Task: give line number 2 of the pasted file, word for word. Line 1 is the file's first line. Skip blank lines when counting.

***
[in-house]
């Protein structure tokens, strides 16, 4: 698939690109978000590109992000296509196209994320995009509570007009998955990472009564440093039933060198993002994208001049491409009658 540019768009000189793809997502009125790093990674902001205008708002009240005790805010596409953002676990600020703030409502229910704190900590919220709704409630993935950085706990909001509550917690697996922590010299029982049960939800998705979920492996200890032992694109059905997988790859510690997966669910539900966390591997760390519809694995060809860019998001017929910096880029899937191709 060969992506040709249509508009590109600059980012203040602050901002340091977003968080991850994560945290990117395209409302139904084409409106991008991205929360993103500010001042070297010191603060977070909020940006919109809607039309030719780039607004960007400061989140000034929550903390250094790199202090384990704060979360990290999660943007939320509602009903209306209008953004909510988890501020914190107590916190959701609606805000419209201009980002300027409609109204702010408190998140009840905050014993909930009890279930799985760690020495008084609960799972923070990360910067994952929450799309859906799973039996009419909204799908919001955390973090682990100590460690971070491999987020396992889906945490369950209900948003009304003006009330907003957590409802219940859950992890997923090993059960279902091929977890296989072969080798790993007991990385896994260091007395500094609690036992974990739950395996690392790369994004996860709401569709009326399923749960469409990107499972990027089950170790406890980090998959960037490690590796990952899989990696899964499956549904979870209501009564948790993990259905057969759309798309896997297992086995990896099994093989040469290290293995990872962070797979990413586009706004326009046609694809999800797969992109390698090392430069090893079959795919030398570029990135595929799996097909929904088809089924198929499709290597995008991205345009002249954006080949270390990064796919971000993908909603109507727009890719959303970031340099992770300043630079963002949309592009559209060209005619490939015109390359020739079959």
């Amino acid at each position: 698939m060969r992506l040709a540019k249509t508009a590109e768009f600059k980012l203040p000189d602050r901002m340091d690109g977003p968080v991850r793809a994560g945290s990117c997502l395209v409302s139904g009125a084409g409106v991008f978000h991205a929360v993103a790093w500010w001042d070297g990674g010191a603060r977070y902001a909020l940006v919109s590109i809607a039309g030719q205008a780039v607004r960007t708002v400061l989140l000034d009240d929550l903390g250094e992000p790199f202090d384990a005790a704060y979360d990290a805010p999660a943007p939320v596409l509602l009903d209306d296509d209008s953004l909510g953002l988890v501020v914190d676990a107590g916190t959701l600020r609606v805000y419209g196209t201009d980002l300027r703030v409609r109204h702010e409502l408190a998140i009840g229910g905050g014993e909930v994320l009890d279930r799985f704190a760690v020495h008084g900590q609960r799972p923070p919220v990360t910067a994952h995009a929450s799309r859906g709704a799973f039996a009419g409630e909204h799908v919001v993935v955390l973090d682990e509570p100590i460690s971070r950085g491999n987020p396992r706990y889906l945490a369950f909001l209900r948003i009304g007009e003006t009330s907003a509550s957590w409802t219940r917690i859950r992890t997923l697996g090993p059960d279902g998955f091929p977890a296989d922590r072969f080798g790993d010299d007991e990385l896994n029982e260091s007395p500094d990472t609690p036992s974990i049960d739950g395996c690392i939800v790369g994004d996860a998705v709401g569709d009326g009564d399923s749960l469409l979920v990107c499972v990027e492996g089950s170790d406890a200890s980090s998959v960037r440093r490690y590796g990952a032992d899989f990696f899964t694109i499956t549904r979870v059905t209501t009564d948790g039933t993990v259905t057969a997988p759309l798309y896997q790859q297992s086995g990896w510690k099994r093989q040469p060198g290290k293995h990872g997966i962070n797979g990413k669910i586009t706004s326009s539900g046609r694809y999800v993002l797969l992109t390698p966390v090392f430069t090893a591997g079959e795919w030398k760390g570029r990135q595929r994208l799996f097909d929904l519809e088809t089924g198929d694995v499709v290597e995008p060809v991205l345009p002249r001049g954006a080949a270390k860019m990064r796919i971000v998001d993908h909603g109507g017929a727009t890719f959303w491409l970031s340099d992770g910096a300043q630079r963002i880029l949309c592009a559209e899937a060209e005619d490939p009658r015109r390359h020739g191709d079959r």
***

């Protein structure tokens, strides 16, 4: 698939690109978000590109992000296509196209994320995009509570007009998955990472009564440093039933060198993002994208001049491409009658 540019768009000189793809997502009125790093990674902001205008708002009240005790805010596409953002676990600020703030409502229910704190900590919220709704409630993935950085706990909001509550917690697996922590010299029982049960939800998705979920492996200890032992694109059905997988790859510690997966669910539900966390591997760390519809694995060809860019998001017929910096880029899937191709 060969992506040709249509508009590109600059980012203040602050901002340091977003968080991850994560945290990117395209409302139904084409409106991008991205929360993103500010001042070297010191603060977070909020940006919109809607039309030719780039607004960007400061989140000034929550903390250094790199202090384990704060979360990290999660943007939320509602009903209306209008953004909510988890501020914190107590916190959701609606805000419209201009980002300027409609109204702010408190998140009840905050014993909930009890279930799985760690020495008084609960799972923070990360910067994952929450799309859906799973039996009419909204799908919001955390973090682990100590460690971070491999987020396992889906945490369950209900948003009304003006009330907003957590409802219940859950992890997923090993059960279902091929977890296989072969080798790993007991990385896994260091007395500094609690036992974990739950395996690392790369994004996860709401569709009326399923749960469409990107499972990027089950170790406890980090998959960037490690590796990952899989990696899964499956549904979870209501009564948790993990259905057969759309798309896997297992086995990896099994093989040469290290293995990872962070797979990413586009706004326009046609694809999800797969992109390698090392430069090893079959795919030398570029990135595929799996097909929904088809089924198929499709290597995008991205345009002249954006080949270390990064796919971000993908909603109507727009890719959303970031340099992770300043630079963002949309592009559209060209005619490939015109390359020739079959």